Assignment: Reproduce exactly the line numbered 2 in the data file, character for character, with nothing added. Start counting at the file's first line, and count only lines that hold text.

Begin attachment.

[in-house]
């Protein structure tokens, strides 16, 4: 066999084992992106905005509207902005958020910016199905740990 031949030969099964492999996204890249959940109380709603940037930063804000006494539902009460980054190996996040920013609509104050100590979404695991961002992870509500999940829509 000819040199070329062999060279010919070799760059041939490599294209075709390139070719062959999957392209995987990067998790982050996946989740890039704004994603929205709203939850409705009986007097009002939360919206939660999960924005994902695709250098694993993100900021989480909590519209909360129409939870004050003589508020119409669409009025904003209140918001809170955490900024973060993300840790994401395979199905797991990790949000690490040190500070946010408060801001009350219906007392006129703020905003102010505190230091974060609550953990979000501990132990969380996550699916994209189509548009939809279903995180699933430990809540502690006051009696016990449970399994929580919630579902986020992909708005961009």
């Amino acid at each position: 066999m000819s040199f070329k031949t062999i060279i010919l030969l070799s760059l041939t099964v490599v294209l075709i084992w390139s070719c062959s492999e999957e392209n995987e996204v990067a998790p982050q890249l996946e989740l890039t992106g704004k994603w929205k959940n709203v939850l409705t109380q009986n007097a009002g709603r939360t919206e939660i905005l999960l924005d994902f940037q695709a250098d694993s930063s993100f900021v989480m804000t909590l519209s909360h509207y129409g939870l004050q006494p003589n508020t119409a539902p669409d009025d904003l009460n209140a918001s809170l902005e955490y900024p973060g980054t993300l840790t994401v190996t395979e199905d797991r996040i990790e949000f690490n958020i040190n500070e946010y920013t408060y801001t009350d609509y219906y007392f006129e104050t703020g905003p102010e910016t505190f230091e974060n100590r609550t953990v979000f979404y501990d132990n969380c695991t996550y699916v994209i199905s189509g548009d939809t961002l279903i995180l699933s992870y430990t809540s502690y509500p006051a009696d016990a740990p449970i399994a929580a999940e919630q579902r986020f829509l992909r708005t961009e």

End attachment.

């Protein structure tokens, strides 16, 4: 066999084992992106905005509207902005958020910016199905740990 031949030969099964492999996204890249959940109380709603940037930063804000006494539902009460980054190996996040920013609509104050100590979404695991961002992870509500999940829509 000819040199070329062999060279010919070799760059041939490599294209075709390139070719062959999957392209995987990067998790982050996946989740890039704004994603929205709203939850409705009986007097009002939360919206939660999960924005994902695709250098694993993100900021989480909590519209909360129409939870004050003589508020119409669409009025904003209140918001809170955490900024973060993300840790994401395979199905797991990790949000690490040190500070946010408060801001009350219906007392006129703020905003102010505190230091974060609550953990979000501990132990969380996550699916994209189509548009939809279903995180699933430990809540502690006051009696016990449970399994929580919630579902986020992909708005961009």